The Lego Battle of Antietam

Kris White passed this along to me the other day and it was too good not to share: The battle of Antietam in Lego form.

The video is just part one of two and covers the fighting around Dunker Church and the West Woods. Part two has yet to be released.

I admit, seeing the Civil War in Lego form was initially disconcerting, but the production quality was so high, it won me over (despite the annoying commercial built into the middle of it). Not only did the produces use Legos in a lot of surprising ways, the director chose camera angles that went above and beyond. This take on the war won’t be for everyone, but I have to say, it was incredibly creative.

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4 Responses to The Lego Battle of Antietam

  1. Bob Lapolla says:

    I don’t think this is an appropriate subject for fun. But the narration is accurate so maybe some history can be learned by Lego fans. What is the world coming to?

  2. I think that is more about how Legos has broadened so much. My kids now adults, still do some Lego things. There are truly Legos for everything. I guess it would get into history at some point.
    Tom

  3. I think this was rather clever. Not just in the production, but for the idea that kids will be more drawn to this format of education. There are way too many Lego movies to acknowledge, and presenting history in a similar way can be a good way to get kids interested.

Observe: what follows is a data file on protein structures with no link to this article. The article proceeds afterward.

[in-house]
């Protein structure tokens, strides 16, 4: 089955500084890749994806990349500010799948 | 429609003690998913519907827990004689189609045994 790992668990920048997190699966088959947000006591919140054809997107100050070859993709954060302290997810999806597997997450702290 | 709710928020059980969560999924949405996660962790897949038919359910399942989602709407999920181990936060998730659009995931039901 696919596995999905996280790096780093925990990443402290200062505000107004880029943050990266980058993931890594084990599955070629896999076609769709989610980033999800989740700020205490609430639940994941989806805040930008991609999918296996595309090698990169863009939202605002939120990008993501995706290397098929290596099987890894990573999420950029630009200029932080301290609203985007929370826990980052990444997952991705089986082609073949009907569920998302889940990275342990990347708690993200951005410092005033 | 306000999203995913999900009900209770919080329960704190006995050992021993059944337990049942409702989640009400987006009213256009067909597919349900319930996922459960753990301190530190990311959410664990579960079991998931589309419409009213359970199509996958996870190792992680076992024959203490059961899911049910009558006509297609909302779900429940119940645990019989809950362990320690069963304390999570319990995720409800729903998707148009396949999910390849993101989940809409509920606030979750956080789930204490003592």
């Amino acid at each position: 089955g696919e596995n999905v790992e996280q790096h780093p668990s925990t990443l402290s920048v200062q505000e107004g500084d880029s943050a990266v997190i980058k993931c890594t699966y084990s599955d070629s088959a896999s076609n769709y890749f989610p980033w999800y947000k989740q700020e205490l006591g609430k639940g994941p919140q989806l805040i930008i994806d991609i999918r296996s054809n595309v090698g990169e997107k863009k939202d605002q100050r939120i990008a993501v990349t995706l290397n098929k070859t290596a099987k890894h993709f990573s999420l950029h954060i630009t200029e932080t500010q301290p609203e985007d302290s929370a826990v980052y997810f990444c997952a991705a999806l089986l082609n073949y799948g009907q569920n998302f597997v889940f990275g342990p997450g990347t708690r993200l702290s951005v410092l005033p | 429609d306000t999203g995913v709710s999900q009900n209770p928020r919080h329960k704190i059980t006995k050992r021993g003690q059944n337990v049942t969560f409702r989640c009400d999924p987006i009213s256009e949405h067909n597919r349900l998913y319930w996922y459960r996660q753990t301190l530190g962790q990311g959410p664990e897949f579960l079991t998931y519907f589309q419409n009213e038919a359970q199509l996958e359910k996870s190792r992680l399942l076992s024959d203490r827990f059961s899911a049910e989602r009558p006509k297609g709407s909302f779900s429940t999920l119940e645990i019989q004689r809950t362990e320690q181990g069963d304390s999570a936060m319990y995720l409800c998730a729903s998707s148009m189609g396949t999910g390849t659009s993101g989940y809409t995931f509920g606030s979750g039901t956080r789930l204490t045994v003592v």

4. Henry Fleming says:

    Cute, maybe it will spur some kids to have future interest in the subject matter, that would be nice. Dunker Church scored on the cute meter. On the other hand, Antietam was the bloodiest day of the war, where were the headless Lego dudes, with Lego red paint spurting out of vacant necks? Lego smoke?? One dude falls at a time? How about a whole row of lego’s going down with one left standing? Maybe some half burned Lego’s or some Lego arms and legs strewn about a Lego surgery tent, with the sound of Lego terrorfied screams, curses, calls to family and prayers. Sorry, everyone’s a critic, right? Much better production than I could have done, and if Lego’s are for adults, much different than I would have done.

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